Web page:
Unit posts

Unit 1

In thinking of landmarks within the Humanities that are controversial, one obvious revolutionary comes to mind, Karl Marx. Marx’s critique of one of the most powerful entities on earth, capitalism, was controversial in its conception and continues to be. In the U.S., a country that takes much pride in its “capitalist freedom”, the name Karl Marx often carries a negative connotation. The general population associate Marx with communist dictatorships such as North Korea. Many people even use the term “Marxist” as an insult. The value and validity of his critiques have been unfairly intertwined with the stigma around communism. In this way, Marx was and continues to be a very controversial revolutionary just as many revolutions in scientific fields were initially highly contended. The difference between the two and the reason scientific controversy often dwindles while controversy in humanities prevails is the ability to ground theory in objective fact. Most early astronomical discoveries were eventually proven true or false using new technologies that provided factual information as opposed to theory. This could never happen with Marx because their is no way to objectively prove what the best economic system is. Most of the world agrees that the sun is the center of the universe now. The term “Copernican” is rarely thrown around as an insult. Those in the humanities are not afforded the luxury of objective fact and may continue to be questioned and doubted for the rest of time.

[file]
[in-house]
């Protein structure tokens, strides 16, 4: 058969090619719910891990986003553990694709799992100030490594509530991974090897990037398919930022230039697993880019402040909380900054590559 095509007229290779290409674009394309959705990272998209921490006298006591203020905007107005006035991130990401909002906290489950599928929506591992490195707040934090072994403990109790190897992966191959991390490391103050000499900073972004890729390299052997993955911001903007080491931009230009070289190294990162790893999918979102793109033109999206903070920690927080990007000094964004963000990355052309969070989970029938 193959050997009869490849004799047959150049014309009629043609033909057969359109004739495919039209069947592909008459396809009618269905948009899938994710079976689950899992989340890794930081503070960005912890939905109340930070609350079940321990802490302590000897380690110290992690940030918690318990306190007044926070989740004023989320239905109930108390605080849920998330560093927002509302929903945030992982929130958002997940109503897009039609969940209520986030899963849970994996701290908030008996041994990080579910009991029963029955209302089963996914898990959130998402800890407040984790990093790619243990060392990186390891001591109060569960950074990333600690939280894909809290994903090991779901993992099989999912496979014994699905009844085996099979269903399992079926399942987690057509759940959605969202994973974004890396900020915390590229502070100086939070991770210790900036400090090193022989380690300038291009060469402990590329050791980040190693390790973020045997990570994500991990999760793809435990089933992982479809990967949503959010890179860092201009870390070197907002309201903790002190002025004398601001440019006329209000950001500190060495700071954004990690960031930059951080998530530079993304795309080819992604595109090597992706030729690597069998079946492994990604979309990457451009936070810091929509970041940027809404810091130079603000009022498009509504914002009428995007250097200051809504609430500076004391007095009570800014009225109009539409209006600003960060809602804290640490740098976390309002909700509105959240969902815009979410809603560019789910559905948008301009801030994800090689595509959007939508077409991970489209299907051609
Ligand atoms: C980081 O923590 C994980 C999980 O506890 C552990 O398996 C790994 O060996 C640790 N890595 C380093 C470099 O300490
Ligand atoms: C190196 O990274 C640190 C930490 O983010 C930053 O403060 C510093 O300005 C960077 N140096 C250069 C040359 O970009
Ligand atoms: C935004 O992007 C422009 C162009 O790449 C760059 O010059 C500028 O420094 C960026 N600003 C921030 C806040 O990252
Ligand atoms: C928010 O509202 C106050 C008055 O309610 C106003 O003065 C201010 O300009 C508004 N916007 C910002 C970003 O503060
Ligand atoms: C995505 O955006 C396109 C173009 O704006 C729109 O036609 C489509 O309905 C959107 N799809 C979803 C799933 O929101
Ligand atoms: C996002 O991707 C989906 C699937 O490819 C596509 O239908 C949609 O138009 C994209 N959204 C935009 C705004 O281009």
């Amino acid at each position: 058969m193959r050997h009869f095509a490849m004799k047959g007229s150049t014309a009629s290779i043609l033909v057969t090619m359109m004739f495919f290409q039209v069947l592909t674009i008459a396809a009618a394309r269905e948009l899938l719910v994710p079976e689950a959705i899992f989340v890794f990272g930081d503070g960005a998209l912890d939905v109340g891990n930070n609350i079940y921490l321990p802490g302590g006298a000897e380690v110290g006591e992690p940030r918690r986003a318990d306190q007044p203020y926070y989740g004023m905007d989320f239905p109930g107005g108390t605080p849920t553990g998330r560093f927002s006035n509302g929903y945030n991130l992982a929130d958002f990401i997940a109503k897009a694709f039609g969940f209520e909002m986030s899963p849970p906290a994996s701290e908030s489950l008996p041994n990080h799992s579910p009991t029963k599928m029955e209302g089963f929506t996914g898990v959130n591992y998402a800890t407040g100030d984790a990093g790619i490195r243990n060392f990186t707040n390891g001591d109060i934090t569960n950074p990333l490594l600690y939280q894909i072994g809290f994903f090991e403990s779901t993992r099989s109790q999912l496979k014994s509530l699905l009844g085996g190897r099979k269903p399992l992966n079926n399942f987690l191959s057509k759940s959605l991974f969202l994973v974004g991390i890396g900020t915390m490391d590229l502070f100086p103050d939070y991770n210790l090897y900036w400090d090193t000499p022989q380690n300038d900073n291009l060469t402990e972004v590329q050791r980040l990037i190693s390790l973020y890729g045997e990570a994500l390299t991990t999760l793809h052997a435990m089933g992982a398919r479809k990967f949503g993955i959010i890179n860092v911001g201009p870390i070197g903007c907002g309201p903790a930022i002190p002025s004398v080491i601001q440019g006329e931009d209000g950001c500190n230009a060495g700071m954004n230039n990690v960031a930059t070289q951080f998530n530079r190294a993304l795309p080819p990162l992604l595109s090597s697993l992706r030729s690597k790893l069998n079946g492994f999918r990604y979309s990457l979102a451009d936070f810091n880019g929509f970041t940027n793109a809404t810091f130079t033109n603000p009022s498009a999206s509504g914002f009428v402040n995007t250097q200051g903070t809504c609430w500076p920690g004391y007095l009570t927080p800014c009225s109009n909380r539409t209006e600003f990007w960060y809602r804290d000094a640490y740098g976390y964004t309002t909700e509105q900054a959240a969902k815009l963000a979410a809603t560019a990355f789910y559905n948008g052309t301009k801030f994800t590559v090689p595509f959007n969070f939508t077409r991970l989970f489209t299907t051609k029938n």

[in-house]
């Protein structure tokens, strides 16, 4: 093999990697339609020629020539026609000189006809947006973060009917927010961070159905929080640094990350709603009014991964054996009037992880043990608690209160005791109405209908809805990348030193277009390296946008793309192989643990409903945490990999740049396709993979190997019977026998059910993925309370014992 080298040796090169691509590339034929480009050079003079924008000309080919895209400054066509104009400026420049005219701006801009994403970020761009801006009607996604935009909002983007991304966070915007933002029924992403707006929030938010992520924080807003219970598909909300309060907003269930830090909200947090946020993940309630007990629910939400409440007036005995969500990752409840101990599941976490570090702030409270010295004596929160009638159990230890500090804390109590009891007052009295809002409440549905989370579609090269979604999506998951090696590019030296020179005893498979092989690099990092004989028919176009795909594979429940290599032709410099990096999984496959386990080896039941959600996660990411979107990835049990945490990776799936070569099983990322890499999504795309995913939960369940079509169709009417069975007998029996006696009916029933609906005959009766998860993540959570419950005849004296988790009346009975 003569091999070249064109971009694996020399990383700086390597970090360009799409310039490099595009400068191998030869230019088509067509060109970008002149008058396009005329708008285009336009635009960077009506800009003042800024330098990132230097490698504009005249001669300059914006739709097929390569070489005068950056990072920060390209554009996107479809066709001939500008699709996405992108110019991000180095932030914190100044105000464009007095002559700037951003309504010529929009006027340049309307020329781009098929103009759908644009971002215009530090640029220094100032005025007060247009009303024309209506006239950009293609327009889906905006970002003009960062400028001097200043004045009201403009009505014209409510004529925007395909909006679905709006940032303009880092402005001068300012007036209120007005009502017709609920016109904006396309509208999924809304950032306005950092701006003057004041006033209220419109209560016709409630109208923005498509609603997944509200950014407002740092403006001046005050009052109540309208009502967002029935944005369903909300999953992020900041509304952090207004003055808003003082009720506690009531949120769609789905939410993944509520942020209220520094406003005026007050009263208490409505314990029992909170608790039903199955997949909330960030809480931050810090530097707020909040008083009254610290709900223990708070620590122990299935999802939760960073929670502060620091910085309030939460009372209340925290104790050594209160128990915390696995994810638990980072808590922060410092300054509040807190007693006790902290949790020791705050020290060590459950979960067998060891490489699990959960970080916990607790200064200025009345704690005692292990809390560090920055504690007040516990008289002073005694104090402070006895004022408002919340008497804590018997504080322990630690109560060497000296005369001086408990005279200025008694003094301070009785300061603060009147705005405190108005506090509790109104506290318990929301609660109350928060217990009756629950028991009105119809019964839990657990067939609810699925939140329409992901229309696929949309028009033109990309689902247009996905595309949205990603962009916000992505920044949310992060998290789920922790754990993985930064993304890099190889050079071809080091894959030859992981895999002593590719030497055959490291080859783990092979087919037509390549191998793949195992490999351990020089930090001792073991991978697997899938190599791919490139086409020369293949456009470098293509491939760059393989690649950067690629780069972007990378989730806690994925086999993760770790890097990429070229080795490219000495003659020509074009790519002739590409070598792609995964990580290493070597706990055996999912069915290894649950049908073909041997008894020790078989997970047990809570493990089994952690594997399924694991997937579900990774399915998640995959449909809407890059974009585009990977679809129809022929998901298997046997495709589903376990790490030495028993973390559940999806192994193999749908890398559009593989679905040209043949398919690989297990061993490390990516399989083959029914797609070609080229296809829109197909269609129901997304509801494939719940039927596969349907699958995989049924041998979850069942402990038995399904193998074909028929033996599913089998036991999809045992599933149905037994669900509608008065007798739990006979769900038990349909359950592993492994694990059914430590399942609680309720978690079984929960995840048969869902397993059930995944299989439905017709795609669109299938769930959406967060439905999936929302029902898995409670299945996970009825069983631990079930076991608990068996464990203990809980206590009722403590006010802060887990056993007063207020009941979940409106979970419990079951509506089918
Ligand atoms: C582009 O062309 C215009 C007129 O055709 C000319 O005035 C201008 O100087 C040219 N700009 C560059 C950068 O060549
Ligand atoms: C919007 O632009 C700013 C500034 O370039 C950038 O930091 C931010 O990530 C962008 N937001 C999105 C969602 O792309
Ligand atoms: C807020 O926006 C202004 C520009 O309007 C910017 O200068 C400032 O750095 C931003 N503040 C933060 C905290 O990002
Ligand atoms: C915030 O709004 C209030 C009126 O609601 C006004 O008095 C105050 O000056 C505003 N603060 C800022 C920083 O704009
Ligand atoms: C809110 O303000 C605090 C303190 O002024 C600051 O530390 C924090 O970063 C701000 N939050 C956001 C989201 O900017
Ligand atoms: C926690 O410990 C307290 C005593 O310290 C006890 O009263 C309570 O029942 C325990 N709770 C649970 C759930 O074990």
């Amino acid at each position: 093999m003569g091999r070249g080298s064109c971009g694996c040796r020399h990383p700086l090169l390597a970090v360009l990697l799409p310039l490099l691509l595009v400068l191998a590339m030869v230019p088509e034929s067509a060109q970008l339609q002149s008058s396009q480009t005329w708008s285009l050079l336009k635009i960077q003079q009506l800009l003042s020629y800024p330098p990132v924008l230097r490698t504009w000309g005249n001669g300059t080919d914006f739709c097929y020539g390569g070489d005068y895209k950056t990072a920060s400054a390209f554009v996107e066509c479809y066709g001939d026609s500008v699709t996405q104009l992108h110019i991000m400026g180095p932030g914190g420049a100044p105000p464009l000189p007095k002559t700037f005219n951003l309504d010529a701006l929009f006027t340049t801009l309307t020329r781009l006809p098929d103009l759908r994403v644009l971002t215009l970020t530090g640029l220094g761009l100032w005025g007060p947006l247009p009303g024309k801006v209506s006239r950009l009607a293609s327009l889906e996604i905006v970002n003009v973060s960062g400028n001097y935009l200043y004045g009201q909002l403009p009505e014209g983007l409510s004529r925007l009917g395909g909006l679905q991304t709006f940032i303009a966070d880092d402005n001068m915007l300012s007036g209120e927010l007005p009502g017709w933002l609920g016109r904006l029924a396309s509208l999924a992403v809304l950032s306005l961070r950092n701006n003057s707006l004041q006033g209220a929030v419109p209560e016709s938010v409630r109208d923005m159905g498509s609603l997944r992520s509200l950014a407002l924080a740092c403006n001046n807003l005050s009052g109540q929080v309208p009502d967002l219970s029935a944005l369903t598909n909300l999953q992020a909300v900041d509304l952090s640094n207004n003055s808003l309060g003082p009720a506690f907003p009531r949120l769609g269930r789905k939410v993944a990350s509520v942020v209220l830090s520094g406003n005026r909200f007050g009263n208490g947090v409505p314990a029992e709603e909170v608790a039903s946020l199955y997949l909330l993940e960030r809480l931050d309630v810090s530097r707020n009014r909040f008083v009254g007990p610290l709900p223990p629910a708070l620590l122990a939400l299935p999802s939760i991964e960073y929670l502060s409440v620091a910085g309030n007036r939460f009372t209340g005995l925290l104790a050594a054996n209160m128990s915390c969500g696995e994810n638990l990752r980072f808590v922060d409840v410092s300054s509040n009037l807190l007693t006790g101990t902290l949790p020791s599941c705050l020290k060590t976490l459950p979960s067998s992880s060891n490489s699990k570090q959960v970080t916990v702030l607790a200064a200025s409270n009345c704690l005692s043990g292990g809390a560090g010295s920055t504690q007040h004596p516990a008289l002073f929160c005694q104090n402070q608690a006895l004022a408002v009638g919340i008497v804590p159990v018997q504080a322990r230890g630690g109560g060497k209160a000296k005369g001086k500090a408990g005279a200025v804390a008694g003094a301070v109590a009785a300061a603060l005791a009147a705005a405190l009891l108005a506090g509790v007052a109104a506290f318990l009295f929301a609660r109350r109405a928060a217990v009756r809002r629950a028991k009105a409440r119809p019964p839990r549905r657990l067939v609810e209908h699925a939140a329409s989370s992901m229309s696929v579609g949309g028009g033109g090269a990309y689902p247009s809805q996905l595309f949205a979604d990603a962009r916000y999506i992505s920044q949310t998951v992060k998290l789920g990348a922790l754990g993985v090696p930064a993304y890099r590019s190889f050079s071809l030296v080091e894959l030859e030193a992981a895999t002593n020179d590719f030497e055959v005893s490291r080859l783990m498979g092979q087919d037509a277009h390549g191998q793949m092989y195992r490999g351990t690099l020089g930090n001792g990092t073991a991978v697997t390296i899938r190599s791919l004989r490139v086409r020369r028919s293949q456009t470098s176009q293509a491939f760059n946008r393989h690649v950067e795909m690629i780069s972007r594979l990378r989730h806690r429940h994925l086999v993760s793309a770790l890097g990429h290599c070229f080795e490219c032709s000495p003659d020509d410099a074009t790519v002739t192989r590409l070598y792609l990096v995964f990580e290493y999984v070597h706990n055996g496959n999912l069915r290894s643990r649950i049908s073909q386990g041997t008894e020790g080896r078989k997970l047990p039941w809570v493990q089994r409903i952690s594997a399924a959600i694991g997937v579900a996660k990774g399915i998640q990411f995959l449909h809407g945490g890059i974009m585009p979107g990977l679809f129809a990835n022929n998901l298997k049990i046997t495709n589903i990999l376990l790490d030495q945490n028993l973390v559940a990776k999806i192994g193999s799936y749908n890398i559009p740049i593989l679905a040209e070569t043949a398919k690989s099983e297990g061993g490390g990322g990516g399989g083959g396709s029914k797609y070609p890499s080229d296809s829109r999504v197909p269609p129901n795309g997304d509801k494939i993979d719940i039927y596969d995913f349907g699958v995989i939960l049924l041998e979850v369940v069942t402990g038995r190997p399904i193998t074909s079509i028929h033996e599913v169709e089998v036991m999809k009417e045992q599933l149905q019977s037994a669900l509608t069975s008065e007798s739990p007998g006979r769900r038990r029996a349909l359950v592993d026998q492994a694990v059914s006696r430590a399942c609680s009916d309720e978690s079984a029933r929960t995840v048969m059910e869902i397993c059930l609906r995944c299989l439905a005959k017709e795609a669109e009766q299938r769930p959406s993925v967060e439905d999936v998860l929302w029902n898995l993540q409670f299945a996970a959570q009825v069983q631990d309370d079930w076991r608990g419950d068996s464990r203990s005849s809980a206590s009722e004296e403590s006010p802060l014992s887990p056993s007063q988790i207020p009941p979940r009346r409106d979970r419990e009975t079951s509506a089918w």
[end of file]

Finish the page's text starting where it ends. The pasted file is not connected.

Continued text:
Unit 2

The best way to discourage bullshitting is to expose the harmful effects of bullshitting. If we could open peoples eyes to the truth and display how ignorance to the truth has been so harmful, I think bullshitting would decrease. Bullshitters have hidden away and distracted from true issues for far too long. This leaves problems unsolved and followers of bullshitters up in arms over inconsequential phenomena. Hopefully, the dispersing of truth could reduce this ignorance. The difficulty is that many bullshitters hod lots of power and many of the ignorant are willfully ignorant. For these reasons diminishing bullshit will take lots of time and effort but it is a needed cultural shift. The biggest question this unit brings to mind for me is how we can become aware of our own perceptual sets and differentiate truth from bias. It is clear prior convictions impact the way we take in information, but is there any way to notice when this is happening? Are perceptual sets so ingrained and subconscious that they are impossible to escape or can biased be rooted out. It seems possible to reduce a way of thinking by correcting one thought based on preconceived notions to a new one based on the current situation, bit this would then build a new scheme around the new scenario meaning everything is seen through a lens of preconceived notions no matter how hard one tried to see things as they are.

Unit 3